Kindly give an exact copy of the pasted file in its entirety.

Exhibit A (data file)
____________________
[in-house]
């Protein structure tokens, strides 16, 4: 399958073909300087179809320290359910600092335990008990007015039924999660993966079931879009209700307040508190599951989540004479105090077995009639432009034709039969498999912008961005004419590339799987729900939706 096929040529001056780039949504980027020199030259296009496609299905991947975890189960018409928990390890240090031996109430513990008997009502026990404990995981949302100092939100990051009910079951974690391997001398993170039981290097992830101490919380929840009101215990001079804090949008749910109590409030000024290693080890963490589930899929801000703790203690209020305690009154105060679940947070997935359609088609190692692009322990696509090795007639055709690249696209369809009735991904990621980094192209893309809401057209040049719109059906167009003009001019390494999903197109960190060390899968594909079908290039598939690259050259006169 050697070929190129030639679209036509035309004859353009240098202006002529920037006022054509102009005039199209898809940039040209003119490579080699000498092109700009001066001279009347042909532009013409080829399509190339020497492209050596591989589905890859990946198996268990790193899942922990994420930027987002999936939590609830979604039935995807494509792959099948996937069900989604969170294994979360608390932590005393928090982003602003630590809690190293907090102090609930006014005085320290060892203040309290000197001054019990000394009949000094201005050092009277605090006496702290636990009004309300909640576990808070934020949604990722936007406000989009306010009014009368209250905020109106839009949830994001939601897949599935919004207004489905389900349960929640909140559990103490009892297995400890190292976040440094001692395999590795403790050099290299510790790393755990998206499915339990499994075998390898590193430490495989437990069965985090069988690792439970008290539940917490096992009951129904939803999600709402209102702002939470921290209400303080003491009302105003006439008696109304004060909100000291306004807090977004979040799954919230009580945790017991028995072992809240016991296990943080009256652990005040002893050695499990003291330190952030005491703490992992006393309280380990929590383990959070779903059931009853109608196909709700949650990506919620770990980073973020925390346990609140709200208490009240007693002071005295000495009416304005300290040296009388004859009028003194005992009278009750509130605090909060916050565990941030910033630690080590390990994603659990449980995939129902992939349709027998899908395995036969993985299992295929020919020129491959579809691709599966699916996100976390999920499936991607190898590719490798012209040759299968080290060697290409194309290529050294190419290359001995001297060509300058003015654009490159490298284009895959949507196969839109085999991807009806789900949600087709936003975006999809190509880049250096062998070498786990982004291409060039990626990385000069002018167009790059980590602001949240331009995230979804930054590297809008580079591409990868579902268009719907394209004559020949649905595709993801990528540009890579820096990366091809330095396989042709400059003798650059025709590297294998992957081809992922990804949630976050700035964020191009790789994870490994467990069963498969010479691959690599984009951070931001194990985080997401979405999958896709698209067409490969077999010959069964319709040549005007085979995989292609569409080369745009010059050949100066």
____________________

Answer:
[in-house]
């Protein structure tokens, strides 16, 4: 399958073909300087179809320290359910600092335990008990007015039924999660993966079931879009209700307040508190599951989540004479105090077995009639432009034709039969498999912008961005004419590339799987729900939706 096929040529001056780039949504980027020199030259296009496609299905991947975890189960018409928990390890240090031996109430513990008997009502026990404990995981949302100092939100990051009910079951974690391997001398993170039981290097992830101490919380929840009101215990001079804090949008749910109590409030000024290693080890963490589930899929801000703790203690209020305690009154105060679940947070997935359609088609190692692009322990696509090795007639055709690249696209369809009735991904990621980094192209893309809401057209040049719109059906167009003009001019390494999903197109960190060390899968594909079908290039598939690259050259006169 050697070929190129030639679209036509035309004859353009240098202006002529920037006022054509102009005039199209898809940039040209003119490579080699000498092109700009001066001279009347042909532009013409080829399509190339020497492209050596591989589905890859990946198996268990790193899942922990994420930027987002999936939590609830979604039935995807494509792959099948996937069900989604969170294994979360608390932590005393928090982003602003630590809690190293907090102090609930006014005085320290060892203040309290000197001054019990000394009949000094201005050092009277605090006496702290636990009004309300909640576990808070934020949604990722936007406000989009306010009014009368209250905020109106839009949830994001939601897949599935919004207004489905389900349960929640909140559990103490009892297995400890190292976040440094001692395999590795403790050099290299510790790393755990998206499915339990499994075998390898590193430490495989437990069965985090069988690792439970008290539940917490096992009951129904939803999600709402209102702002939470921290209400303080003491009302105003006439008696109304004060909100000291306004807090977004979040799954919230009580945790017991028995072992809240016991296990943080009256652990005040002893050695499990003291330190952030005491703490992992006393309280380990929590383990959070779903059931009853109608196909709700949650990506919620770990980073973020925390346990609140709200208490009240007693002071005295000495009416304005300290040296009388004859009028003194005992009278009750509130605090909060916050565990941030910033630690080590390990994603659990449980995939129902992939349709027998899908395995036969993985299992295929020919020129491959579809691709599966699916996100976390999920499936991607190898590719490798012209040759299968080290060697290409194309290529050294190419290359001995001297060509300058003015654009490159490298284009895959949507196969839109085999991807009806789900949600087709936003975006999809190509880049250096062998070498786990982004291409060039990626990385000069002018167009790059980590602001949240331009995230979804930054590297809008580079591409990868579902268009719907394209004559020949649905595709993801990528540009890579820096990366091809330095396989042709400059003798650059025709590297294998992957081809992922990804949630976050700035964020191009790789994870490994467990069963498969010479691959690599984009951070931001194990985080997401979405999958896709698209067409490969077999010959069964319709040549005007085979995989292609569409080369745009010059050949100066």